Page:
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Columns, Opinions

Thomas ’21: Extinguishing burnout

Staff Columnist
Wednesday, April 3, 2019

There’s a saying at Brown: it’s midterms season until it’s finals season. And while this may seem like an exaggeration for comedic value, it’s much closer to reality than one might think.

Regardless, it remains completely true that Brown students are busy. I have observed that students at Brown are open about their work-related stress; they are comfortable letting people know when things are getting hectic. I think this honesty is great, and I appreciate the authenticity of the Brown student body.

Yet, even though it’s nice to have a kind of solidarity with peers about chaotic schedules, I’m thinking about what we can do beyond just saying “same” or “I feel you.”  How do we support and show up for each other when we’re all going through it? This question is worth exploring and doing so will prove to be in everyone’s best interest.

It’s safe to say that everyone experiences times of heightened stress, anxiety or fatigue. While we accept these ‘ruts’ as a part of college life, feeling this way for a prolonged time period demands more serious attention. Burnout is a legitimate concern for high-achievers, the kind of students Brown attracts. The stress of multiple exams in a week, a paper here, a project there, and other challenges that seem to always arise at the worst time can ultimately lead us to a point where we completely shut down.

Knowing this, we do what we can to avoid that point. As I mentioned earlier, solidarity is a common way I’ve seen Brown students try to support peers during trying times. However, in a 2018 column, Chanel Johnson ’20 warned us about the potential consequences of this method, citing specifically its ability to exacerbate existing exhaustion. With this in mind, we should reconsider what it means to be supportive.

Lending an open ear is another common way we offer support. But not everyone is equally likely to talk about their struggles, and not everyone has the bandwidth to listen to others all the time. Society informs how we move through the world, for better or worse.

Men, for example, are traditionally not socialized to open up and be vulnerable. So while the tendency to address burnout through conversation can be helpful, this tactic risks leaving some men behind, for whom talking about their feelings would be a departure from the norm. The rigid nature of conventional masculinity impacts men’s ability to support others and their willingness to seek help when they need it.

Conversely, the expectation of managing others’ feelings and listening to their problems largely falls on women. This is a manifestation of how women are socialized. In a 2018 New York Times article, Kristin Wong illuminates this dynamic; she uses the term “emotional labor,” which encompasses the psychological duties expected of women that go largely unnoticed. One example of emotional labor is “surface acting,” when the emotions one displays, such as empathy, do not match their true feelings. This disparity has tangible effects; Wong cites the American Psychological Association’s yearly findings that women consistently report higher stress levels.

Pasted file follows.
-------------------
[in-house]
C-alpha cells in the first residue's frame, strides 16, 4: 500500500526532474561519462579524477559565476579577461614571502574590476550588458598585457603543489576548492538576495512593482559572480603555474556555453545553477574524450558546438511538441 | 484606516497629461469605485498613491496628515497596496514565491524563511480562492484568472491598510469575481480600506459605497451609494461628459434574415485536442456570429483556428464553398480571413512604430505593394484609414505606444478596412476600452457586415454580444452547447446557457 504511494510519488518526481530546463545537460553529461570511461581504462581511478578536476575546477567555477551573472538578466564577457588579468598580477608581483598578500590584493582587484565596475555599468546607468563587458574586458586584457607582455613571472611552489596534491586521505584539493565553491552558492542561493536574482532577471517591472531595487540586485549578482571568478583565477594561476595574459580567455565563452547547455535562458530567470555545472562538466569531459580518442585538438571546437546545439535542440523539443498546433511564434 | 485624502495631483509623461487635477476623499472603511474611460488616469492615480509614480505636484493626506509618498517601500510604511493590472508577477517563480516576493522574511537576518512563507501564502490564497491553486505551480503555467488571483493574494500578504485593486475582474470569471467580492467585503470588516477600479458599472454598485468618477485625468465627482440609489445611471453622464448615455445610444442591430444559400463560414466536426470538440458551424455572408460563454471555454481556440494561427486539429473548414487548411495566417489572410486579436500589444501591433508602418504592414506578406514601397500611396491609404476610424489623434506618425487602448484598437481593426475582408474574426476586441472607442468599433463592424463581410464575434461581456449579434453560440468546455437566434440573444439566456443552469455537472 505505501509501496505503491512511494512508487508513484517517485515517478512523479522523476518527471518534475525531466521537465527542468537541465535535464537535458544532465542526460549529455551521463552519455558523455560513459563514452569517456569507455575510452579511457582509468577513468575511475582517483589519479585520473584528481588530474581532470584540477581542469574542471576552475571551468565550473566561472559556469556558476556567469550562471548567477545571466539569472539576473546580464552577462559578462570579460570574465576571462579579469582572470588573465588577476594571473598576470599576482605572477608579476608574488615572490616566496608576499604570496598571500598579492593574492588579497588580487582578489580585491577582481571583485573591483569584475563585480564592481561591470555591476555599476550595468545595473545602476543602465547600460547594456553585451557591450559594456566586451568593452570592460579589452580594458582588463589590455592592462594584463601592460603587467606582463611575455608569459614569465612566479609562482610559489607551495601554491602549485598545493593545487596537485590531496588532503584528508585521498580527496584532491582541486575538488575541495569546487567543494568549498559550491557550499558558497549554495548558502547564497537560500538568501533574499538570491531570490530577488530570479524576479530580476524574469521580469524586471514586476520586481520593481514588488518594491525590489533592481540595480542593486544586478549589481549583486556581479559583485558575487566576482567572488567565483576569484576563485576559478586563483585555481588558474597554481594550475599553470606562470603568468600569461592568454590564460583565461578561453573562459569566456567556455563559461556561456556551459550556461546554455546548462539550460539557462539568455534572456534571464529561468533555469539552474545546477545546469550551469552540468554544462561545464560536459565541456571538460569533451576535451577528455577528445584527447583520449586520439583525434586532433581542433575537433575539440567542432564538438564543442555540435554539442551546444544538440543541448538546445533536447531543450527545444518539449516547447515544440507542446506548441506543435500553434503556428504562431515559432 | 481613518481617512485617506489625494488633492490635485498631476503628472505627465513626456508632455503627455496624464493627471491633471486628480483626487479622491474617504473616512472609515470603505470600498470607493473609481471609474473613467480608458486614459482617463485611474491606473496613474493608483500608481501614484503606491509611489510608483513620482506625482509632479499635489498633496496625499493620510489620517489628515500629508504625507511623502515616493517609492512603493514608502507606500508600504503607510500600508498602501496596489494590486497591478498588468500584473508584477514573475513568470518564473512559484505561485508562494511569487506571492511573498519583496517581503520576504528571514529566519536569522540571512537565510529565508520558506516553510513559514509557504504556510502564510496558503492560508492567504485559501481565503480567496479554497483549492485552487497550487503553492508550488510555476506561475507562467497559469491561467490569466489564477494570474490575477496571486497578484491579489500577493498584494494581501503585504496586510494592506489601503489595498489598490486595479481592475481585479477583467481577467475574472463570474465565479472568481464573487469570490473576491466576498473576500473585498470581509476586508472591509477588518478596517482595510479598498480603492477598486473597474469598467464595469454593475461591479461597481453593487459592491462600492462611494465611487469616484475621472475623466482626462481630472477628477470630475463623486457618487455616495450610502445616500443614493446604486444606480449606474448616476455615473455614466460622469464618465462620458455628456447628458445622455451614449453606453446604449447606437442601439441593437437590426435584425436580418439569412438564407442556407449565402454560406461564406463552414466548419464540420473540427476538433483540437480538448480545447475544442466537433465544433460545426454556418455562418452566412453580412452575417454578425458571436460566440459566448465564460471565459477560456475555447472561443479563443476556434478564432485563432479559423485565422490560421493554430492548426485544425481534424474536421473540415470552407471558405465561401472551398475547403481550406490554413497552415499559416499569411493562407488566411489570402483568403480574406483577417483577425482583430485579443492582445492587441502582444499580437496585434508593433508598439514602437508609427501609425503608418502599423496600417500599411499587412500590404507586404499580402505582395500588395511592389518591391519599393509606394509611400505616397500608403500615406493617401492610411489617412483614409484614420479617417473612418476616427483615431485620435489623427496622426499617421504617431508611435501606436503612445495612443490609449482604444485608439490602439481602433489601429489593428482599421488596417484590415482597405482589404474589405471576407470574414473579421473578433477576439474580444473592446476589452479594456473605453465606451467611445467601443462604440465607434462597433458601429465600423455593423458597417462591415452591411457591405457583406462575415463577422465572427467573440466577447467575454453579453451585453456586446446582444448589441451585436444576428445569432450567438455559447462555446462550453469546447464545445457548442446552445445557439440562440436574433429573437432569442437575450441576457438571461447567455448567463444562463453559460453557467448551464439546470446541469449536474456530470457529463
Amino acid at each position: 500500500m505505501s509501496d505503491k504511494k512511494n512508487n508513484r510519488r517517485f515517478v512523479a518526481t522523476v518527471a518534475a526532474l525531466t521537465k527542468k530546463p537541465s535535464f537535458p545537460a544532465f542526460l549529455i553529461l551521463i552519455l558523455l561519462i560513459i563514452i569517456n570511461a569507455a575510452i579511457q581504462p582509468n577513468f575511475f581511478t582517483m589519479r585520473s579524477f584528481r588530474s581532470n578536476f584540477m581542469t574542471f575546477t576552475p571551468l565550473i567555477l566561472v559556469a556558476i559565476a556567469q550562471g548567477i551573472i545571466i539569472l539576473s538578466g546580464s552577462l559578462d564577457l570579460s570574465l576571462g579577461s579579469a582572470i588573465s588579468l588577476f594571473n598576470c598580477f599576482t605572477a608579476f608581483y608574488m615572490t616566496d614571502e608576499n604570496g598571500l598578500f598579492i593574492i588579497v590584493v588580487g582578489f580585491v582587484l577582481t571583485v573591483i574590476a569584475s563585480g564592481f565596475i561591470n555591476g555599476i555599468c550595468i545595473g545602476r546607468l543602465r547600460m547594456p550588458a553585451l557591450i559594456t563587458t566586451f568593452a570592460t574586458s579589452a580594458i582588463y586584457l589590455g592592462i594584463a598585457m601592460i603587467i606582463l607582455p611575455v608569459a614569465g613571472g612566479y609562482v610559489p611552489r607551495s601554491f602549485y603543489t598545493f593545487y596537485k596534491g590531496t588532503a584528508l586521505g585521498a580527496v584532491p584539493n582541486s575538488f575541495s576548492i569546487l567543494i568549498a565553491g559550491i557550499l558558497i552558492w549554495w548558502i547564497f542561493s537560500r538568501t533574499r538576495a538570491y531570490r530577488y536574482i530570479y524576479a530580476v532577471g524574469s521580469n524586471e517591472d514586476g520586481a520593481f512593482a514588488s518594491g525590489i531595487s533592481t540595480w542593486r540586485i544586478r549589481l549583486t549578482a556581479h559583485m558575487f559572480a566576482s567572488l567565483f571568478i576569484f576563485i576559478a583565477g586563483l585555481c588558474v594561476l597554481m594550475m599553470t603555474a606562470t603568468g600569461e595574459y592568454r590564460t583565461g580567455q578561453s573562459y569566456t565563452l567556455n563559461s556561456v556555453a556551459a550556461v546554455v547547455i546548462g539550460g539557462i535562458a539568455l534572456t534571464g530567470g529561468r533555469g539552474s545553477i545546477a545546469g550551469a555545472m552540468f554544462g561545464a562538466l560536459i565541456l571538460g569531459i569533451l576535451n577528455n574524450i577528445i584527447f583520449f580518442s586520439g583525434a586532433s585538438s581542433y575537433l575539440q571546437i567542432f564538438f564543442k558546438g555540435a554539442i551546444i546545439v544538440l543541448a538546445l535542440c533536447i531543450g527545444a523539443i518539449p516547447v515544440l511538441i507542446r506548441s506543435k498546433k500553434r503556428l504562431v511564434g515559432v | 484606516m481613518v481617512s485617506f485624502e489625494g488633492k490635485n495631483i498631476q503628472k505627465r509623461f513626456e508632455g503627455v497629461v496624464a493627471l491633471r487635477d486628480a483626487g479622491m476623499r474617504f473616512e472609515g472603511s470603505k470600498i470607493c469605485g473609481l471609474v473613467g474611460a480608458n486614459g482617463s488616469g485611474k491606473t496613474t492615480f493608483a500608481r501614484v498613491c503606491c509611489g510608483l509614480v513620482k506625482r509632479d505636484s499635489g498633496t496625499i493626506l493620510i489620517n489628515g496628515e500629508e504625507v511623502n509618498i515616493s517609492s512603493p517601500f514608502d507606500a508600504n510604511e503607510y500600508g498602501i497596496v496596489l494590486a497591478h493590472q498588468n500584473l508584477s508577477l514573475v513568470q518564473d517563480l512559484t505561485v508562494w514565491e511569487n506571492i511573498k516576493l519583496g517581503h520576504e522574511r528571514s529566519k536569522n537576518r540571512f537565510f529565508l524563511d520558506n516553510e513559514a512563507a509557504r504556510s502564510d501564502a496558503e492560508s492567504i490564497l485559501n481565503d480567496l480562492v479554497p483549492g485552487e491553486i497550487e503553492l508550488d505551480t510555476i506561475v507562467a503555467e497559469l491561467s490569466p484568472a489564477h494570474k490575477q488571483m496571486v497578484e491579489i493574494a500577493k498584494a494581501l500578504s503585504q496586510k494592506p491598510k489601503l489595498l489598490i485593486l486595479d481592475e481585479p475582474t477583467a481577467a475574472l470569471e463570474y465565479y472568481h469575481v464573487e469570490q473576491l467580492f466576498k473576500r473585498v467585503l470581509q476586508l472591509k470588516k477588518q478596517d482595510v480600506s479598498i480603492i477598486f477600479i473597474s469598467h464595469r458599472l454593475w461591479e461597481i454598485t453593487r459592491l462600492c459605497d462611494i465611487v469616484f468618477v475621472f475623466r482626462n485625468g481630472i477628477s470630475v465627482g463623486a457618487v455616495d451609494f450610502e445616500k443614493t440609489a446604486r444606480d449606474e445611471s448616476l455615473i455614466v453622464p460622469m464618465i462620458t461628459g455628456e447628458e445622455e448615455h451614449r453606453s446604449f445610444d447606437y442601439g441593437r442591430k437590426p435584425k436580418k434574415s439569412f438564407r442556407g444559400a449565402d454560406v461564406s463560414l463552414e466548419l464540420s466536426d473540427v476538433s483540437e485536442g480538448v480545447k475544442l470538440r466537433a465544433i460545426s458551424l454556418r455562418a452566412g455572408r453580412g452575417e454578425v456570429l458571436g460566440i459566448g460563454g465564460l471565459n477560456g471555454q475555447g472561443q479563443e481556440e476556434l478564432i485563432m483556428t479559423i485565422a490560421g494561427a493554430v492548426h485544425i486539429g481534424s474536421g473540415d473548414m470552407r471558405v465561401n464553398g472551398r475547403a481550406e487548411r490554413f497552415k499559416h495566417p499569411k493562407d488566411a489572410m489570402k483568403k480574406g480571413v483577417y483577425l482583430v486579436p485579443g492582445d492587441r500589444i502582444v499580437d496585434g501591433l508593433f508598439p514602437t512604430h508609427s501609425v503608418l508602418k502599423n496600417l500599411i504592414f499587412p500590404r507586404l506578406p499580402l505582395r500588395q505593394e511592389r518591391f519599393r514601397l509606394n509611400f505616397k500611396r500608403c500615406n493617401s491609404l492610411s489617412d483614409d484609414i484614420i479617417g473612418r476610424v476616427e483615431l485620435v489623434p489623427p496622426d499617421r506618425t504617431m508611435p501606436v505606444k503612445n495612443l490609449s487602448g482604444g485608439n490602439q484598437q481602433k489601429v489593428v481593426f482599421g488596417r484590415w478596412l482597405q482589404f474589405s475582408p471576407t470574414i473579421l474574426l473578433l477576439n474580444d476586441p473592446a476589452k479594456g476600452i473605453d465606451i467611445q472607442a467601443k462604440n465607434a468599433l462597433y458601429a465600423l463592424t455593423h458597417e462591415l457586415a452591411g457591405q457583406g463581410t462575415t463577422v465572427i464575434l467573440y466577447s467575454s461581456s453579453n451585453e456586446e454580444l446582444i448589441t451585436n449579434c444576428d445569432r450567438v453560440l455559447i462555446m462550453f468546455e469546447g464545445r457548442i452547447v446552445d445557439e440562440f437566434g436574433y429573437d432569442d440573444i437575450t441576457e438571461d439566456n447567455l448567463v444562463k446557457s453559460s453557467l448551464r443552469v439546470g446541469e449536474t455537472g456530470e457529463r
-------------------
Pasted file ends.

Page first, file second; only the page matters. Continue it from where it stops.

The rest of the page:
Even when men do subvert gender norms and reach out for emotional help, they can in fact reinforce harmful dynamics. It can be all too easy for men to demand emotional labor from women without intending to do so.

With all of this in mind, it’s important to think critically about how we can best support the people we care about — and to acknowledge that proper care can look different for everyone. One thing that might not come to mind immediately but is incredibly important is self-care. In her September 2018 column, Rebecca Okin ’19 implored us to devise self-care strategies that can actually recharge our batteries.

By striking a balance between self-care and mutual support, we can be conscientious of others’ emotional needs while simultaneously preventing the perpetuation of destructive societal norms. Collectively working to rejuvenate ourselves will not only ease our own stress and anxiety, but will also allow us to be there for our friends without it contributing to our own burnout.

Quentin Thomas ’21 can be reached at Please send responses to this opinion to and op-eds to

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